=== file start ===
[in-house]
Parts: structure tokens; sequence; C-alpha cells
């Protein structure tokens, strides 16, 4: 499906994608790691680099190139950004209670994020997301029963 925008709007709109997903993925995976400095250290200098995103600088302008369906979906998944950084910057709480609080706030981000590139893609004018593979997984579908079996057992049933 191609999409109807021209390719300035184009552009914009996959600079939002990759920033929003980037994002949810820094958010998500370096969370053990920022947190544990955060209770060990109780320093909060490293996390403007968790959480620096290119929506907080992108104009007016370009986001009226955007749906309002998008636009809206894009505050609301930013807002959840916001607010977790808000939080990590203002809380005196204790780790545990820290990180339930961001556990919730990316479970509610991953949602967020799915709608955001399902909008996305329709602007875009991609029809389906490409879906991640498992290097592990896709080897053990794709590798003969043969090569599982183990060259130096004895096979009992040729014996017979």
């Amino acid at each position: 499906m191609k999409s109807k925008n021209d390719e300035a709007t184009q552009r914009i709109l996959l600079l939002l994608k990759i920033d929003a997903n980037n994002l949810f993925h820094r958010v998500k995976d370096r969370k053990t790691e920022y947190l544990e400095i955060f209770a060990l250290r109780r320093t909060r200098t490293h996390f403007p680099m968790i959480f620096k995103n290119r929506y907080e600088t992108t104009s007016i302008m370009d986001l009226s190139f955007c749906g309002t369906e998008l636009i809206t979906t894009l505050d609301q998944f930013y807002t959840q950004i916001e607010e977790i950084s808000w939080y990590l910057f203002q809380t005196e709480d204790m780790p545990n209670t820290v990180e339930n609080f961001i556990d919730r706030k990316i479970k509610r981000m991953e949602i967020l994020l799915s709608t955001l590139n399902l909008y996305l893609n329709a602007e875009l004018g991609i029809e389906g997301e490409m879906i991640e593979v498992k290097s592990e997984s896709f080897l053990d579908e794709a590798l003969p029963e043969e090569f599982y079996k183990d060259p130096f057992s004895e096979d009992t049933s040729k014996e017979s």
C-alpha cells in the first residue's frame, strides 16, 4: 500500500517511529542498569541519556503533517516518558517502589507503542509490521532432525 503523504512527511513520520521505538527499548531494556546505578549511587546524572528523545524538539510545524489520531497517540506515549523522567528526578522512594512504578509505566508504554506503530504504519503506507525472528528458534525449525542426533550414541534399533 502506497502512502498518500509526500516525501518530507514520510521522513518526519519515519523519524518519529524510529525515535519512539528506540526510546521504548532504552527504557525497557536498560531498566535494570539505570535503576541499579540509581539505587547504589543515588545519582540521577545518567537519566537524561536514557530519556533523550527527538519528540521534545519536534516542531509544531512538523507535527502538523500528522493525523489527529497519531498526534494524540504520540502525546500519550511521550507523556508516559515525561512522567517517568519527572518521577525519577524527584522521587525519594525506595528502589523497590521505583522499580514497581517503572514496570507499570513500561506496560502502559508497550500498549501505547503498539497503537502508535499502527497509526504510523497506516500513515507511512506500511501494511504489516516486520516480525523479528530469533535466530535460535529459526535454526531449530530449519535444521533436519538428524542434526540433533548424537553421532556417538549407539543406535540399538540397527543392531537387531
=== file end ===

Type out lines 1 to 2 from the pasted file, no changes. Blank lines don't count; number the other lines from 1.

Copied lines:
[in-house]
Parts: structure tokens; sequence; C-alpha cells